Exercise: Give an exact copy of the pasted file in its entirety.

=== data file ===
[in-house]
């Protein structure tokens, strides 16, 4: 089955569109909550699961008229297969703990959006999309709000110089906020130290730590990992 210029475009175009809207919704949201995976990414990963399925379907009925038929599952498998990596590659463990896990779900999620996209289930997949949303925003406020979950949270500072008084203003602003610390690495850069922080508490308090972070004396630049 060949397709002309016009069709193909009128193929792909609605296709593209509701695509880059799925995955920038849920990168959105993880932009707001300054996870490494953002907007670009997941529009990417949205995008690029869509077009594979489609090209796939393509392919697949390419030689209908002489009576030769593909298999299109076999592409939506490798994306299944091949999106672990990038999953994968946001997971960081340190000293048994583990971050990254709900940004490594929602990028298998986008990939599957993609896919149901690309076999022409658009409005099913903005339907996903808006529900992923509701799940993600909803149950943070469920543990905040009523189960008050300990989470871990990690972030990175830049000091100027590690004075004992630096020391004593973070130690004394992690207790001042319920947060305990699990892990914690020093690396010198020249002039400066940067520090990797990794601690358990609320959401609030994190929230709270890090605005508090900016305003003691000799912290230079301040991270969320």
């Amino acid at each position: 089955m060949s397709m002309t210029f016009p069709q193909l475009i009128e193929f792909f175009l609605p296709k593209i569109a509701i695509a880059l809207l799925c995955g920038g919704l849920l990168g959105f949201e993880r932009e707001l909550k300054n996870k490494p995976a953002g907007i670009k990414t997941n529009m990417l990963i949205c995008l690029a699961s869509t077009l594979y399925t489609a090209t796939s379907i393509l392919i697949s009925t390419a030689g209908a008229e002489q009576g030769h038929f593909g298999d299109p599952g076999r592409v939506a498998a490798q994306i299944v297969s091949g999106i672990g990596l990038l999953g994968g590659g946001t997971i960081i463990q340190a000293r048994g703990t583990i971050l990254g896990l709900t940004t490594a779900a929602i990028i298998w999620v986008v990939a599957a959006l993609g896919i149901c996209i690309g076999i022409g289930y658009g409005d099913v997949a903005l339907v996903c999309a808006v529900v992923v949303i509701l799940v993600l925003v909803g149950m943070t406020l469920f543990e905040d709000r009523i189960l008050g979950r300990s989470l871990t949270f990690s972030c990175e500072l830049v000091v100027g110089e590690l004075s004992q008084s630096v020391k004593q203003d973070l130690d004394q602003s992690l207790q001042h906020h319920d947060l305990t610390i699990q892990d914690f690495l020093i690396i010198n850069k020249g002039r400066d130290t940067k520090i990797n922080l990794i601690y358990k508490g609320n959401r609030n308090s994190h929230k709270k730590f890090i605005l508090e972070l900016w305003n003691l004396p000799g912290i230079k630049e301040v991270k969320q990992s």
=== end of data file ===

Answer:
[in-house]
């Protein structure tokens, strides 16, 4: 089955569109909550699961008229297969703990959006999309709000110089906020130290730590990992 210029475009175009809207919704949201995976990414990963399925379907009925038929599952498998990596590659463990896990779900999620996209289930997949949303925003406020979950949270500072008084203003602003610390690495850069922080508490308090972070004396630049 060949397709002309016009069709193909009128193929792909609605296709593209509701695509880059799925995955920038849920990168959105993880932009707001300054996870490494953002907007670009997941529009990417949205995008690029869509077009594979489609090209796939393509392919697949390419030689209908002489009576030769593909298999299109076999592409939506490798994306299944091949999106672990990038999953994968946001997971960081340190000293048994583990971050990254709900940004490594929602990028298998986008990939599957993609896919149901690309076999022409658009409005099913903005339907996903808006529900992923509701799940993600909803149950943070469920543990905040009523189960008050300990989470871990990690972030990175830049000091100027590690004075004992630096020391004593973070130690004394992690207790001042319920947060305990699990892990914690020093690396010198020249002039400066940067520090990797990794601690358990609320959401609030994190929230709270890090605005508090900016305003003691000799912290230079301040991270969320």
């Amino acid at each position: 089955m060949s397709m002309t210029f016009p069709q193909l475009i009128e193929f792909f175009l609605p296709k593209i569109a509701i695509a880059l809207l799925c995955g920038g919704l849920l990168g959105f949201e993880r932009e707001l909550k300054n996870k490494p995976a953002g907007i670009k990414t997941n529009m990417l990963i949205c995008l690029a699961s869509t077009l594979y399925t489609a090209t796939s379907i393509l392919i697949s009925t390419a030689g209908a008229e002489q009576g030769h038929f593909g298999d299109p599952g076999r592409v939506a498998a490798q994306i299944v297969s091949g999106i672990g990596l990038l999953g994968g590659g946001t997971i960081i463990q340190a000293r048994g703990t583990i971050l990254g896990l709900t940004t490594a779900a929602i990028i298998w999620v986008v990939a599957a959006l993609g896919i149901c996209i690309g076999i022409g289930y658009g409005d099913v997949a903005l339907v996903c999309a808006v529900v992923v949303i509701l799940v993600l925003v909803g149950m943070t406020l469920f543990e905040d709000r009523i189960l008050g979950r300990s989470l871990t949270f990690s972030c990175e500072l830049v000091v100027g110089e590690l004075s004992q008084s630096v020391k004593q203003d973070l130690d004394q602003s992690l207790q001042h906020h319920d947060l305990t610390i699990q892990d914690f690495l020093i690396i010198n850069k020249g002039r400066d130290t940067k520090i990797n922080l990794i601690y358990k508490g609320n959401r609030n308090s994190h929230k709270k730590f890090i605005l508090e972070l900016w305003n003691l004396p000799g912290i230079k630049e301040v991270k969320q990992s």